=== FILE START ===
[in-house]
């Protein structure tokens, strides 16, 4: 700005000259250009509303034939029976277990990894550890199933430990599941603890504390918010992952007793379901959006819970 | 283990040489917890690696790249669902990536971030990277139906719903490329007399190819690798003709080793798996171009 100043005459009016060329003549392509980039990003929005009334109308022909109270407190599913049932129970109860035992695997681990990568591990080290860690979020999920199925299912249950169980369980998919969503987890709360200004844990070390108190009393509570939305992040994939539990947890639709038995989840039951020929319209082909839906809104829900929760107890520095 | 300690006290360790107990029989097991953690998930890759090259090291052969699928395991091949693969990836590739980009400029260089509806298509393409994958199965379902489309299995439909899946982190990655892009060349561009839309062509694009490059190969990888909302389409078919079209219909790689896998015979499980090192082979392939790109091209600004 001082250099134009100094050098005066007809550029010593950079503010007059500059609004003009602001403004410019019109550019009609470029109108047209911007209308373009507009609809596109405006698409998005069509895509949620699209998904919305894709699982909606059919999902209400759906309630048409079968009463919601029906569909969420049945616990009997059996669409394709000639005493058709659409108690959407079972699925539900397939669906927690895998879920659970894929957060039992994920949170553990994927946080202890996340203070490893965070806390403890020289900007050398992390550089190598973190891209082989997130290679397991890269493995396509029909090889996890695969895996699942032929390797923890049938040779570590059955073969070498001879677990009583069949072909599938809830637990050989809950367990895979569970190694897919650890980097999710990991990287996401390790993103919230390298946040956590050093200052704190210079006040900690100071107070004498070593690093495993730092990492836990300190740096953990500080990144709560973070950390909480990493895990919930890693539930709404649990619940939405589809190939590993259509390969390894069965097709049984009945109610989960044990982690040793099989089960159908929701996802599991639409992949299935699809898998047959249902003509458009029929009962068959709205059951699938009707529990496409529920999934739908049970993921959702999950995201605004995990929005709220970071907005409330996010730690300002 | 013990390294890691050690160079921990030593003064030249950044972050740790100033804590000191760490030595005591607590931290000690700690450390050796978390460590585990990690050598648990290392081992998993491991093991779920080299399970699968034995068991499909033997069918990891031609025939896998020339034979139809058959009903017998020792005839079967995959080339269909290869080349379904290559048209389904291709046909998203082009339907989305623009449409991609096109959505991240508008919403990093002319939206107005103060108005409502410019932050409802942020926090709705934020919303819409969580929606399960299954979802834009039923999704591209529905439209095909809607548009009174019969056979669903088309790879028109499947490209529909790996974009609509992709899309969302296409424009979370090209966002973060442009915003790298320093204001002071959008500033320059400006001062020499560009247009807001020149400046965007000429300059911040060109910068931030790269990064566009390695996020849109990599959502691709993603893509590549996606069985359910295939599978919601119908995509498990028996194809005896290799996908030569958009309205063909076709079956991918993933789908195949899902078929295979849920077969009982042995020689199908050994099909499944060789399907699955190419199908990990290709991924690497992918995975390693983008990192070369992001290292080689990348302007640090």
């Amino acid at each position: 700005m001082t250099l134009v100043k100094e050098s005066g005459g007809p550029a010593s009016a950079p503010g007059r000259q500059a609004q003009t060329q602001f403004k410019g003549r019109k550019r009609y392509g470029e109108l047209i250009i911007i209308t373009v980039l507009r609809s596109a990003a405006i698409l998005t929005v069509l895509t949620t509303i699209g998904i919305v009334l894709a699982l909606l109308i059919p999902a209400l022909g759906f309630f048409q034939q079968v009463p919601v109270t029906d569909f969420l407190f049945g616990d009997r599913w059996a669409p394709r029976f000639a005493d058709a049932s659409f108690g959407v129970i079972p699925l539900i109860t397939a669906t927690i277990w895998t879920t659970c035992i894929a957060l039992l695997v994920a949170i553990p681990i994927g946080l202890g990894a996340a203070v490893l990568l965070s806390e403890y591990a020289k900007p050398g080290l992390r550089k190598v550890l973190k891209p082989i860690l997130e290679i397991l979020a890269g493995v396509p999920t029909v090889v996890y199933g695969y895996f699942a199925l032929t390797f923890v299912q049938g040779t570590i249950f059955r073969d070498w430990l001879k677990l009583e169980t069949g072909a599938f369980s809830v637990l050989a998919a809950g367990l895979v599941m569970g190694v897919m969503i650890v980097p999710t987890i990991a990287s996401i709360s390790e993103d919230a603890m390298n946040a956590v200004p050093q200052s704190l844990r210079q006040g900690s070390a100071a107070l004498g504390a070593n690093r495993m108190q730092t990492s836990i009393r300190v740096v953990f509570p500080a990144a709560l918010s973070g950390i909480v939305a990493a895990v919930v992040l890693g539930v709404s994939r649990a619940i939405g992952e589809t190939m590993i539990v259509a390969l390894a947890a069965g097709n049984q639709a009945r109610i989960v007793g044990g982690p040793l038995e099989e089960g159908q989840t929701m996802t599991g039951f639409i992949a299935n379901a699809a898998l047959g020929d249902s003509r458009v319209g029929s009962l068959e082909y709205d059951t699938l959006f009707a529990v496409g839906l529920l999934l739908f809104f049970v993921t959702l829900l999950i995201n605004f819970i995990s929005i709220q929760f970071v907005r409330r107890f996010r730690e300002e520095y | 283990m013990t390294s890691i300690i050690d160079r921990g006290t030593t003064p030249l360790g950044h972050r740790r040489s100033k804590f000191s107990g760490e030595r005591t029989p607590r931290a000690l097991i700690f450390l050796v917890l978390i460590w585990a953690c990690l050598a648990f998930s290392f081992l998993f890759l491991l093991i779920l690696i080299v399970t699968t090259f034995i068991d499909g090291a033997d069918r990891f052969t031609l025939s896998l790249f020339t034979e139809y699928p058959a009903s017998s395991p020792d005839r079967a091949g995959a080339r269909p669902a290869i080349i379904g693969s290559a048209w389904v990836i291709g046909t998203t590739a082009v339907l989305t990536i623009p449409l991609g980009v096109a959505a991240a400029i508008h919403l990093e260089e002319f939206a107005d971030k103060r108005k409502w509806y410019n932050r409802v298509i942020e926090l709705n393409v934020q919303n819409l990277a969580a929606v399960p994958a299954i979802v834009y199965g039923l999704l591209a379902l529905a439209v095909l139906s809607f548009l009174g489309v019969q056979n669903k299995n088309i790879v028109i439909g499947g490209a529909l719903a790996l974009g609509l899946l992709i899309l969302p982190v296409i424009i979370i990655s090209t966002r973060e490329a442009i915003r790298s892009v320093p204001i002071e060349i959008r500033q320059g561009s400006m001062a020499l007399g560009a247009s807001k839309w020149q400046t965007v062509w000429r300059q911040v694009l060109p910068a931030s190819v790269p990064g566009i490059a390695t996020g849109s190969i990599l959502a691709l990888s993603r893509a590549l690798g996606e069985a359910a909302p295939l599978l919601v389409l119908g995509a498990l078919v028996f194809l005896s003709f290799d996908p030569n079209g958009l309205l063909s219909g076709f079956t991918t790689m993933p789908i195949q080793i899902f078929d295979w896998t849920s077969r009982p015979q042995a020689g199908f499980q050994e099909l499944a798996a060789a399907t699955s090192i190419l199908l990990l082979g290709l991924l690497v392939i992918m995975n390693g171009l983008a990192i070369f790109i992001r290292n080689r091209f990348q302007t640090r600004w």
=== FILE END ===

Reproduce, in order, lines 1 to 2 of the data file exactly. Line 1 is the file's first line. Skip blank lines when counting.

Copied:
[in-house]
């Protein structure tokens, strides 16, 4: 700005000259250009509303034939029976277990990894550890199933430990599941603890504390918010992952007793379901959006819970 | 283990040489917890690696790249669902990536971030990277139906719903490329007399190819690798003709080793798996171009 100043005459009016060329003549392509980039990003929005009334109308022909109270407190599913049932129970109860035992695997681990990568591990080290860690979020999920199925299912249950169980369980998919969503987890709360200004844990070390108190009393509570939305992040994939539990947890639709038995989840039951020929319209082909839906809104829900929760107890520095 | 300690006290360790107990029989097991953690998930890759090259090291052969699928395991091949693969990836590739980009400029260089509806298509393409994958199965379902489309299995439909899946982190990655892009060349561009839309062509694009490059190969990888909302389409078919079209219909790689896998015979499980090192082979392939790109091209600004 001082250099134009100094050098005066007809550029010593950079503010007059500059609004003009602001403004410019019109550019009609470029109108047209911007209308373009507009609809596109405006698409998005069509895509949620699209998904919305894709699982909606059919999902209400759906309630048409079968009463919601029906569909969420049945616990009997059996669409394709000639005493058709659409108690959407079972699925539900397939669906927690895998879920659970894929957060039992994920949170553990994927946080202890996340203070490893965070806390403890020289900007050398992390550089190598973190891209082989997130290679397991890269493995396509029909090889996890695969895996699942032929390797923890049938040779570590059955073969070498001879677990009583069949072909599938809830637990050989809950367990895979569970190694897919650890980097999710990991990287996401390790993103919230390298946040956590050093200052704190210079006040900690100071107070004498070593690093495993730092990492836990300190740096953990500080990144709560973070950390909480990493895990919930890693539930709404649990619940939405589809190939590993259509390969390894069965097709049984009945109610989960044990982690040793099989089960159908929701996802599991639409992949299935699809898998047959249902003509458009029929009962068959709205059951699938009707529990496409529920999934739908049970993921959702999950995201605004995990929005709220970071907005409330996010730690300002 | 013990390294890691050690160079921990030593003064030249950044972050740790100033804590000191760490030595005591607590931290000690700690450390050796978390460590585990990690050598648990290392081992998993491991093991779920080299399970699968034995068991499909033997069918990891031609025939896998020339034979139809058959009903017998020792005839079967995959080339269909290869080349379904290559048209389904291709046909998203082009339907989305623009449409991609096109959505991240508008919403990093002319939206107005103060108005409502410019932050409802942020926090709705934020919303819409969580929606399960299954979802834009039923999704591209529905439209095909809607548009009174019969056979669903088309790879028109499947490209529909790996974009609509992709899309969302296409424009979370090209966002973060442009915003790298320093204001002071959008500033320059400006001062020499560009247009807001020149400046965007000429300059911040060109910068931030790269990064566009390695996020849109990599959502691709993603893509590549996606069985359910295939599978919601119908995509498990028996194809005896290799996908030569958009309205063909076709079956991918993933789908195949899902078929295979849920077969009982042995020689199908050994099909499944060789399907699955190419199908990990290709991924690497992918995975390693983008990192070369992001290292080689990348302007640090």